Soli Deo Gloria: For the Glory of God Alone 6.28.12
Posted: Thursday, June 28, 2012 6:00 pm
By WALLY BUMPAS
The people you see at the doctor’s office are there because they have an ailment. Those who feel fine are not there. Jesus used this imagery when He said, “Those who are well have no need of a physician, but those who are sick” (Mark 2:17). Grace, mercy and forgiveness are of no interest to the person who is unaware of needing them. This applies as we continue to think about the sacrament of the Lord’s Supper. Our previous articles have touched on what the Lord’s Supper is and does. Now we ask – who is it for?
Question 81 of the Heidelberg Catechism asks: Who are to come to the Lord’s Table? Answer: Those who are displeased with themselves because of their sins, but who nevertheless trust that their sins are pardoned and that their continuing weakness is covered by the suffering and death of Christ, and who also desire more and more to strengthen their faith and to lead a better life. Hypocrites and those who are unrepentant, however, eat and drink judgment on themselves.
Question 82 asks: Are those to be admitted to the Lord’s Supper who show by what they say and do that they are unbelieving and ungodly? Answer: No, that would dishonor God’s covenant and bring down God’s anger upon the entire congregation. Therefore, according to the instruction of Christ and His apostles, the Christian church is duty bound to exclude such people, by the official keys of the kingdom, until they reform their lives.
At the risk of over-simplifying, we could summarize by saying the Lord’s Supper is for honest Christians. Honest Christians know they struggle with sin and weak faith, and that they will never reach a place in this life when they no longer need the grace and strength that Christ gives through the sacrament.
The Lord’s Supper is for the weak, but it is not for the hypocrite. The hypocrite’s life is an open contradiction to his profession of faith in Christ, but he either doesn’t know this or doesn’t care. In 1 Corinthians 11 Paul gives a frightening warning to those who come to the table with no understanding of the gospel, or who come with no intention of fighting their sin.
To be “worthy” (1 Cor. 11:27) of the Lord’s Supper doesn’t mean to be good enough (none are). It means to be broken and repentant, trusting Christ alone and longing to “lead a better life.” The importance of teaching ministry of the church cannot be over-emphasized here, especially on occasions when the sacrament is observed.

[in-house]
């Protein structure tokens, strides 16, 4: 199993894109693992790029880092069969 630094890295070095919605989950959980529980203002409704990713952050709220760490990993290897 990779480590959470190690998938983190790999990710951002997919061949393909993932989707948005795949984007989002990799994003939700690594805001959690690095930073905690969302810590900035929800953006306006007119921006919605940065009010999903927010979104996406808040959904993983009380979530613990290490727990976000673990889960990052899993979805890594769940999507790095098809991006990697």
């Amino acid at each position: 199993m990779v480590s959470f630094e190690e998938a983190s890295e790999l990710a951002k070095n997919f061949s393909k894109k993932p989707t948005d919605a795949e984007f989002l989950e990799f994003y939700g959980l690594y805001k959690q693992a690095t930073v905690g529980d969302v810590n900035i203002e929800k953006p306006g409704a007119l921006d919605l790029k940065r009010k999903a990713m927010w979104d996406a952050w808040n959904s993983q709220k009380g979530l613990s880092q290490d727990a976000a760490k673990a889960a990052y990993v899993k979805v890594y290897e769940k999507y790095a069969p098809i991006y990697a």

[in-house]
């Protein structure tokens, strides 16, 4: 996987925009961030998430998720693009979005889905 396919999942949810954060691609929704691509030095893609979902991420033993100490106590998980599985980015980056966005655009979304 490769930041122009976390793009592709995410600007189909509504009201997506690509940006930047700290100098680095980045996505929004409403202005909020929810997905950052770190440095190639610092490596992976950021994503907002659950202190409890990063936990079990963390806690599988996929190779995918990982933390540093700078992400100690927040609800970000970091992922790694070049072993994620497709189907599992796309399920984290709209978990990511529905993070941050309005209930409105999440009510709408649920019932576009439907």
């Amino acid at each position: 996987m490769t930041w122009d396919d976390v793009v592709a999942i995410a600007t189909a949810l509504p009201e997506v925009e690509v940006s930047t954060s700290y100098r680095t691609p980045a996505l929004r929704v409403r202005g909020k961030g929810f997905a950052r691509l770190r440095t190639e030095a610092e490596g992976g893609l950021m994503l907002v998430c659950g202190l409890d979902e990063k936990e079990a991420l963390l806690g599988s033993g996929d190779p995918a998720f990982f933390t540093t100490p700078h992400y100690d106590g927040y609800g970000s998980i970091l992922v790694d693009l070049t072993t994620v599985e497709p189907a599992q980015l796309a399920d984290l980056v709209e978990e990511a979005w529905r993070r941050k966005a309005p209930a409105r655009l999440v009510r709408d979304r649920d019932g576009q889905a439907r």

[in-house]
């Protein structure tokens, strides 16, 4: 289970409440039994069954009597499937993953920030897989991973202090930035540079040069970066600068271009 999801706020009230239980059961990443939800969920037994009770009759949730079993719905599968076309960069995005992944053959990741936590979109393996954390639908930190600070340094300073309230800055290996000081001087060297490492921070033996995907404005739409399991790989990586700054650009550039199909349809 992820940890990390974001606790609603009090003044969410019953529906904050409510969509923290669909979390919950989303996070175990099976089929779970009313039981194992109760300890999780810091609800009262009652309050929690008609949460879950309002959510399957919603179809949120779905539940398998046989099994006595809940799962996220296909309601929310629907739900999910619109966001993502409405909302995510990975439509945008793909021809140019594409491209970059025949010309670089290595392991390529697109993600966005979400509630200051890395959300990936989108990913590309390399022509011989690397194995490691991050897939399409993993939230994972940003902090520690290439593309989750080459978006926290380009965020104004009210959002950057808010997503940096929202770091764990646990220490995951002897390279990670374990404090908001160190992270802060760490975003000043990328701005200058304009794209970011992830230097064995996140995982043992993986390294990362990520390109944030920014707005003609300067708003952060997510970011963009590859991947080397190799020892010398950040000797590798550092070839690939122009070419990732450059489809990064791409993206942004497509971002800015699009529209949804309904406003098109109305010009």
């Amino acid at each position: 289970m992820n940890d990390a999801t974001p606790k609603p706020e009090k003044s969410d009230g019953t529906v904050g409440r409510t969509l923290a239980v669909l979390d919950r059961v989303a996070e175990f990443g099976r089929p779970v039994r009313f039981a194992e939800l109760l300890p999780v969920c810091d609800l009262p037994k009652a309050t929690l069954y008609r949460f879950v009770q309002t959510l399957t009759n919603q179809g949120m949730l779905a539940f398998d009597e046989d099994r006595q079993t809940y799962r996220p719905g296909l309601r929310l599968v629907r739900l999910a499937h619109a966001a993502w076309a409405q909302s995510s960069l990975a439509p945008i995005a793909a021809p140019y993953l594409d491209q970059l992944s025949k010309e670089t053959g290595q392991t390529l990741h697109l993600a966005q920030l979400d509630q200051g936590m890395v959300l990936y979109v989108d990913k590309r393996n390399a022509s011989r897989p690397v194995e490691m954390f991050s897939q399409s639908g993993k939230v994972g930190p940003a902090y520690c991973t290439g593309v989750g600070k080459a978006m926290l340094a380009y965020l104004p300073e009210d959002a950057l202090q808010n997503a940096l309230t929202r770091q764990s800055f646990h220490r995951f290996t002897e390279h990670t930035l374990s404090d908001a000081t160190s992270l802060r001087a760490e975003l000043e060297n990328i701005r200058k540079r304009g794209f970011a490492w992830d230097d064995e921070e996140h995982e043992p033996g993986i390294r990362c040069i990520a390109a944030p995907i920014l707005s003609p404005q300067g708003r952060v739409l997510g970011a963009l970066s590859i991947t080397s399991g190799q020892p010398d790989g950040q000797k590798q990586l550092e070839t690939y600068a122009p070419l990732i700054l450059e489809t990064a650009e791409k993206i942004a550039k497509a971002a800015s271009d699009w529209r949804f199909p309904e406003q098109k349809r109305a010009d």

The Catechism makes one more statement about the Lord’s Supper. It is difficult and controversial, and we have saved it for last:
Question 80 asks: How does the Lord’s Supper differ from the Roman Catholic Mass? Answer: The Lord’s Supper declares to us that our sins have been completely forgiven through the one sacrifice of Jesus Christ which he Himself finished on the cross once for all. It also declares to us that the Holy Spirit grafts us into Christ, who with His very body is now in heaven at the right hand of the Father where He wants us to worship Him. But the Mass teaches that the living and the dead do not have their sins forgiven through the suffering of Christ unless Christ is still offered for them daily by the priests. It also teaches that Christ is bodily present in the form of bread and wine where Christ therefore is to be worshiped. Thus the Mass is basically nothing but a denial of the one sacrifice and suffering of Jesus Christ and a condemnable idolatry.
We cannot here re-live the 16th century Protestant Reformation, much of which swirled around this very issue. And we might wish our catechism had used more charitable language. But the simple fact remains that if two views contradict one another, they cannot both be true. Either the death of Christ 2000 years ago is sufficient for the pardon of all our sins, when embraced simply by believing; or that death must be supplemented by re-presenting that sacrifice regularly on an “altar” in the Roman Catholic Mass, where Christ is literally present and thus should be worshiped.
“Christ alone, faith alone, grace alone” were the cries of the Reformers and, we believe, an accurate description of the simple spirituality of the New Testament. The book of Hebrews is especially relevant to this question. We close with a portion of it: “…when Christ had offered for all time a single sacrifice for sins, He sat down at the right hand of God, waiting for that time until His enemies should be made a footstool for His feet. For by a single offering He has perfected for all time those who are being sanctified. And the Holy Spirit also bears witness to us; for after saying ‘This is the covenant that I will make with them after these days, declares the Lord: I will put my laws on their hearts, and write them on their minds,’ then He adds, ‘I will remember their sins and their lawless deeds no more.’” (Hebrews 9:12-17)
Editor’s note: Wally Bumpas serves as pastor of First Presbyterian Church in Dyersburg.
Published in The Messenger 6.28.12